Does the State of Illinois have to pay elected officials' attorney fees when the underlying complaint alleges that the official committed "intentional, willful or wanton misconduct"? Earlier this month, a unanimous Illinois Supreme Court held in McFatridge v. Madigan that the answer was "no." Our detailed report on the facts and underlying court opinions in McFatridge is here. Our report on the oral argument in McFatridge is here.
The plaintiff in McFatridge is the former State's Attorney in Edgar County. In 1987, he successfully prosecuted two individuals for murder. Many years later, the defendants' habeas petitions were granted; they were not retried. So they sued a number of people involved in the prosecution, including the plaintiff.
In 2005, 2009 and again in 2010, the plaintiff asked the Attorney General for representation in the civil case pursuant to the terms of the Illinois State Employee Indemnification Act. Each time, his request was denied.
Here's the operative language from the statute:
(a) In the event that any civil proceeding is commenced against any State employee arising out of any act or omission occurring within the scope of the employee's State employment, the Attorney General shall, upon timely and appropriate notice to him by such employee, appear on behalf of such employee and defend the action . . .
(b) In the event that the Attorney General determines that so appearing and defending an employee an employee either (1) involves an actual or potential conflict of interest, or (2) that the act or omission which gave rise to the claim . . . was intentional, willful or wanton misconduct, the Attorney General shall decline in writing to appear or defend . . .
In the event that the defendant in the proceeding is an elected State official . . . the elected State official may retain his or her attorney, provided that said attorney shall be reasonably acceptable to the Attorney General. In such case the State shall pay the elected State official's court's costs, litigation expenses, and attorneys' fees . . .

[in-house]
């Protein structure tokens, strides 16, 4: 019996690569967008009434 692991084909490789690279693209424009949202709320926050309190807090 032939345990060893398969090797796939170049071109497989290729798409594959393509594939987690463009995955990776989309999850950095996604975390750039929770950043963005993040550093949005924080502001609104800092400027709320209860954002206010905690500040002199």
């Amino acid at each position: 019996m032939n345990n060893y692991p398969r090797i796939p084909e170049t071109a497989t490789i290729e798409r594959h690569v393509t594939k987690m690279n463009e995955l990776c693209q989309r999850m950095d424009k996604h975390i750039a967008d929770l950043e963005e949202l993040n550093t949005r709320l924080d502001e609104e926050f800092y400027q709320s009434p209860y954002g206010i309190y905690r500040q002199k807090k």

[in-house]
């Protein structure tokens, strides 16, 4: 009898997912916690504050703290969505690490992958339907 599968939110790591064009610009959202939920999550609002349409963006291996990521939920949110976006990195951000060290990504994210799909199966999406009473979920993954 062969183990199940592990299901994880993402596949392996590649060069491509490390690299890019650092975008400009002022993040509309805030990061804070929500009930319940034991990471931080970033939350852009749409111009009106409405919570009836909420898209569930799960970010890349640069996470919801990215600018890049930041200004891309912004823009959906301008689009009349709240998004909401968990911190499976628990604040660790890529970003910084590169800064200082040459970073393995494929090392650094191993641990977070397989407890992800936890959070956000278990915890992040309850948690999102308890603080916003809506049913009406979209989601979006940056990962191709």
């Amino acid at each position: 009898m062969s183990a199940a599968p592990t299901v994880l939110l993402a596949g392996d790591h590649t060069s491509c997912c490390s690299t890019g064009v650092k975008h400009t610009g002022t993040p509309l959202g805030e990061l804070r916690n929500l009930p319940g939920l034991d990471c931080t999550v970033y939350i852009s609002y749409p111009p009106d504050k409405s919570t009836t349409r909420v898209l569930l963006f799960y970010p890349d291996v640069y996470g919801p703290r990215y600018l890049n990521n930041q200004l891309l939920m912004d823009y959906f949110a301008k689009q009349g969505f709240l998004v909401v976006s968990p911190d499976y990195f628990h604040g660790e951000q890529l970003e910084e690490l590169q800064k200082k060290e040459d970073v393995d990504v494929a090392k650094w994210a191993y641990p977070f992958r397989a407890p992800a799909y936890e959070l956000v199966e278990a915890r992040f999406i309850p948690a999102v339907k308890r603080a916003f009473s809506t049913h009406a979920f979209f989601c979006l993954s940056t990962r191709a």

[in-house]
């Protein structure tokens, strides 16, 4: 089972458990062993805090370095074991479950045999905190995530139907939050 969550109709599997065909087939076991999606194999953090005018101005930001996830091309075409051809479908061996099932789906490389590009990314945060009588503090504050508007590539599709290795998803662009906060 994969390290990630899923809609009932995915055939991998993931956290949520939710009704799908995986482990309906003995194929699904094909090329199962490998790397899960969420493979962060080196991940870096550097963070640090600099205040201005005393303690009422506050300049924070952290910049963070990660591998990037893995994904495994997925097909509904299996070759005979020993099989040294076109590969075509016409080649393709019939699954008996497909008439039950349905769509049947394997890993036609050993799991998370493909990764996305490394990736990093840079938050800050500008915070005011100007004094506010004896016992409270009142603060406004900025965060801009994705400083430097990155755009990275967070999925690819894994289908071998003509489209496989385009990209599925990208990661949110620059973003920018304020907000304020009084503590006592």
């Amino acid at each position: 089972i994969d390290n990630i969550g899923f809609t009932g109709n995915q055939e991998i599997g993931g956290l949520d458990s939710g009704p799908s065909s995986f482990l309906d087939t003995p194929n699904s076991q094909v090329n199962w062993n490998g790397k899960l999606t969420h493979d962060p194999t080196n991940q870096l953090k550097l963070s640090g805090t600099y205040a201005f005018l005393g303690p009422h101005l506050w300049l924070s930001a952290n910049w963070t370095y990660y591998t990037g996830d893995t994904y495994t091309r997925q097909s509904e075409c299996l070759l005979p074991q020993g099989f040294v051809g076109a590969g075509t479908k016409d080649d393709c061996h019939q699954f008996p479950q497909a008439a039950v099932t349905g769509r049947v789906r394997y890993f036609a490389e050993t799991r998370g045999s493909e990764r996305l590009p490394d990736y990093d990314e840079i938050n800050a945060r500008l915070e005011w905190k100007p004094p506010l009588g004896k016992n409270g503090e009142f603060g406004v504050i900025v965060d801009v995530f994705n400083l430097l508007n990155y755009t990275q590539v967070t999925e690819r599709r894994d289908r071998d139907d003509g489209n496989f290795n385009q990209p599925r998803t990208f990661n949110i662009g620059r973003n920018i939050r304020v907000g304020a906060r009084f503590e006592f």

So does the statute create two separate classes -- unelected officials, who can be turned down for intentional, willful or wanton misconduct, and elected officials, for whom the duty to pay fees is mandatory? Or does the final paragraph mean something different? That's the question the Court was confronting. The lower courts disagreed: the Circuit Court dismissed, but the Appellate Court (Fourth District) reversed.
In a unanimous opinion by Justice Anne Burke
, the Supreme Court reversed the Fourth District. The Appellate Court had applied a canon of construction to hold that since the second paragraph of the statute described a more specific subgroup - elected officials - the intent must have been to carve out an exception from the earlier, larger group - employees who can be turned down under certain circumstances. The problem with that analysis, the Supreme Court held, was that the paragraphs didn't relate to the same subject - the first paragraph related to the circumstances in which the Attorney General would defend employees, and the second conferred on elected officials the right to hire their own attorneys. Therefore, the rule of construction didn't apply. The language in the first paragraph referring to "employees" clearly included elected officials, the Court found, so the "intentional, willful or wanton" exception applied to elected officials. Besides, the Court pointed out, subsection 2(c) of the statute, immediately following the language about elected officials, imposed a duty to represent and indemnify with respect to judges "without regard to the theory of recovery employed by the plaintiff," demonstrating that the legislature knew how to carve individuals out if they chose to do so. But there was simply no general exemption in the statute for elected officials. Therefore, the Attorney General correctly exercised her discretion to refuse to represent the plaintiff.